Next week marks the 30th observance of National Banned Book Week, wherein educators, librarians, students and community leaders celebrate their freedom to read by recognizing that our freedom to read is tenuous. While books have been and continue to be banned, part of the Banned Books Week celebration is the fact that, in a majority of cases, the books have remained available. This happens only thanks to the efforts of those people who stand up and speak out for the freedom to read. Despite the progress made in these thirty years, a book is challenged with alarming frequency. Challenges don’t have to take the form of pitchforks and bonfires—save that stuff for countries whose citizens are unprotected by the First Amendment. The sort of challenges that take place here are generally disputes between parties whose interests in protecting children intersect but differ in the application.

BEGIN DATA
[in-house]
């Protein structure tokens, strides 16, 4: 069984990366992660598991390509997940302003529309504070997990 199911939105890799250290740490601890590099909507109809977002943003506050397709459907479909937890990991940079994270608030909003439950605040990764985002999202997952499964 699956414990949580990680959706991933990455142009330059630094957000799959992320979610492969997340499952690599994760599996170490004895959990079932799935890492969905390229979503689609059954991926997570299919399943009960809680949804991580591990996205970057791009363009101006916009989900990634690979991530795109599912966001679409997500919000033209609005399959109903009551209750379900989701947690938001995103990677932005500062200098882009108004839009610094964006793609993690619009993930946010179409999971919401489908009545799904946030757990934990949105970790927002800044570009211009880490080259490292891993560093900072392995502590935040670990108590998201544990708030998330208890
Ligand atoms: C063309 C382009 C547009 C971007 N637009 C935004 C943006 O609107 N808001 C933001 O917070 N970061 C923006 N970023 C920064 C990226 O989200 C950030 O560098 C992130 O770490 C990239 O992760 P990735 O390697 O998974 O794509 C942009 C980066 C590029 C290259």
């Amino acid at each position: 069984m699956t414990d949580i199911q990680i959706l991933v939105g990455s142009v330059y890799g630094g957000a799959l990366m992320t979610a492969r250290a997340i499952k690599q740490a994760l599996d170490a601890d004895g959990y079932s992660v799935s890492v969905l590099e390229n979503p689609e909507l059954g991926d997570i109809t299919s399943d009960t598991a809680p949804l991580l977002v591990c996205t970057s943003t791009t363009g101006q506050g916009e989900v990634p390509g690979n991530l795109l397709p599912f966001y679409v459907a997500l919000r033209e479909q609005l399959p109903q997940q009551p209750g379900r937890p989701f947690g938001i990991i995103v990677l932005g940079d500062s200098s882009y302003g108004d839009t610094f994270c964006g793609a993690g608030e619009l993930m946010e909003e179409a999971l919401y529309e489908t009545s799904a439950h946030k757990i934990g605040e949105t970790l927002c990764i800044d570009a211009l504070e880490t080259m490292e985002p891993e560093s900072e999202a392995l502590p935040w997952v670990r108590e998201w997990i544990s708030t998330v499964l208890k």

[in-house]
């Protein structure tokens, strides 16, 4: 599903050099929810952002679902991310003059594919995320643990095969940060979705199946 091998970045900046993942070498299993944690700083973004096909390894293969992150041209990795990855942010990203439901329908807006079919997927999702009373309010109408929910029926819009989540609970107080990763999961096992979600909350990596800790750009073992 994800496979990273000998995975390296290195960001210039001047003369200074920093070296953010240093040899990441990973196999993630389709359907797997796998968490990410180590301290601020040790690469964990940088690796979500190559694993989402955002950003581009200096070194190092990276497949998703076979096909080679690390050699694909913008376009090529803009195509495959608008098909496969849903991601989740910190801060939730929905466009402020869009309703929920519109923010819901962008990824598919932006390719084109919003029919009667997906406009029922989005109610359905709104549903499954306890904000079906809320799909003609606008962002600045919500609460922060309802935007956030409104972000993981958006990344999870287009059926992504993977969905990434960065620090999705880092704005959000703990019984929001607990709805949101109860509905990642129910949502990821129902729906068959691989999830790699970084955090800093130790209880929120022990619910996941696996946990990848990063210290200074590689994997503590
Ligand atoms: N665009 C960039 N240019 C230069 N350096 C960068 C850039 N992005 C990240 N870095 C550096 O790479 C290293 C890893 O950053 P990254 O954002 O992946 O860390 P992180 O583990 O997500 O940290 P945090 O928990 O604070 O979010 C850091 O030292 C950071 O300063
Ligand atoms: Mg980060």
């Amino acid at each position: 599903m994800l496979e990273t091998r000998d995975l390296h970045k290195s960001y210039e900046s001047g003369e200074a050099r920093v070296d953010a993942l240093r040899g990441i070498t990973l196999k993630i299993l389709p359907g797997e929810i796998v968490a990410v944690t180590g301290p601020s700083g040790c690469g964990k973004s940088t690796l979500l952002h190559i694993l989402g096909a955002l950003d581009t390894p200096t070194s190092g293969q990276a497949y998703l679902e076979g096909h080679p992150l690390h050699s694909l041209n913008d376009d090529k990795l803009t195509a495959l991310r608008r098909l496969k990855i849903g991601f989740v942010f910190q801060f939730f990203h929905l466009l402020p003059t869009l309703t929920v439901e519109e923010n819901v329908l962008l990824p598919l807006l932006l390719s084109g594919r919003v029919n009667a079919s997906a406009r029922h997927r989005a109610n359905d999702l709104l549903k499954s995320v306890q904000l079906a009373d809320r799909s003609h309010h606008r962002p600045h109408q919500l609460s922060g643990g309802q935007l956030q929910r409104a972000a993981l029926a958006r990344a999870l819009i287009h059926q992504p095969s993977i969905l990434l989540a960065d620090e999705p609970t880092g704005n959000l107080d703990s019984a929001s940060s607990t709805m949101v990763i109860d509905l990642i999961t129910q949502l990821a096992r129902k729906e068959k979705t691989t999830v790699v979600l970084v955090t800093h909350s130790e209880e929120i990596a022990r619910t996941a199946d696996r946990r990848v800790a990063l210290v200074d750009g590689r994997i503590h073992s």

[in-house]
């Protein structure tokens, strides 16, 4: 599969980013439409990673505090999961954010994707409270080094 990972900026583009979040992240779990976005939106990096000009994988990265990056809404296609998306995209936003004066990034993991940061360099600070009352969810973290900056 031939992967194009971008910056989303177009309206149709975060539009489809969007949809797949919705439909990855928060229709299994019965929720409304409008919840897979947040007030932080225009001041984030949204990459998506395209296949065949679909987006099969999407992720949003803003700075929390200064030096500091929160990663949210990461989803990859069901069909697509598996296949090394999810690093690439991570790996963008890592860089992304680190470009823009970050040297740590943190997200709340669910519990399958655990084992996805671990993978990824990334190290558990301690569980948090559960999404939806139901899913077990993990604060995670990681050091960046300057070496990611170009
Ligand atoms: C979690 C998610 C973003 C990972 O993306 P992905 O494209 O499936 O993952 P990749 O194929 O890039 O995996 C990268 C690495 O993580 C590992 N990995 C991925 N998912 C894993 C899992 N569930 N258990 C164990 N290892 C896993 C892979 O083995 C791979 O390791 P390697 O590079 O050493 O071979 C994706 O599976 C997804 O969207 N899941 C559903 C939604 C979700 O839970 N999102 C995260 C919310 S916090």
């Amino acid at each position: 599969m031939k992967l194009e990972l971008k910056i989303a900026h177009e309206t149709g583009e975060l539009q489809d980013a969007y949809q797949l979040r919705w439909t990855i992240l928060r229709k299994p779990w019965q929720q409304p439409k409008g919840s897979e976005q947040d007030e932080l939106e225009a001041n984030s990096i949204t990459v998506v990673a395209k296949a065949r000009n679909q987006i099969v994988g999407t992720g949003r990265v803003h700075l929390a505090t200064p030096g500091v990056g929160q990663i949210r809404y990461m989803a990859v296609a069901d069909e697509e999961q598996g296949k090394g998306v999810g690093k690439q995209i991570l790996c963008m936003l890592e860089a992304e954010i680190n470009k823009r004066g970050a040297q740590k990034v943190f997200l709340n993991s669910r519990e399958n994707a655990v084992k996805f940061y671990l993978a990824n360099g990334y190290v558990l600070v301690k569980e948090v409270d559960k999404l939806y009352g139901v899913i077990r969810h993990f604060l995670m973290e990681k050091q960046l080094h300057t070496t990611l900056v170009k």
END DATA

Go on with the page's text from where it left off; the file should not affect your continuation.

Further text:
At the Waukee Public Library, we have policies in place to respond to challenges. When a book is brought to our attention, we ask the patron to fill out a Request for Reconsideration form. The request is taken seriously and a committee is formed to review the item in the context of the collection. Members of the library board and the community comprise the Reconsideration Committee. The decision made by the committee is adopted by the library board and the decision to include or withdraw the book becomes final. The Waukee Public Library is a community library which means that the citizens have control over the library but are represented by the seven-member Board of Library Trustees.
I am happy to report that every member of the library board is committed to Intellectual Freedom and the Freedom to Read. The library collection is vast, varied and growing. It reflects the community’s interests, but it also challenges our beliefs, as it should. There is an un-sourced quote from former editor of the Wilson Library Bulletin, Jo Godwin that states: “A truly great library contains something in it to offend everyone.”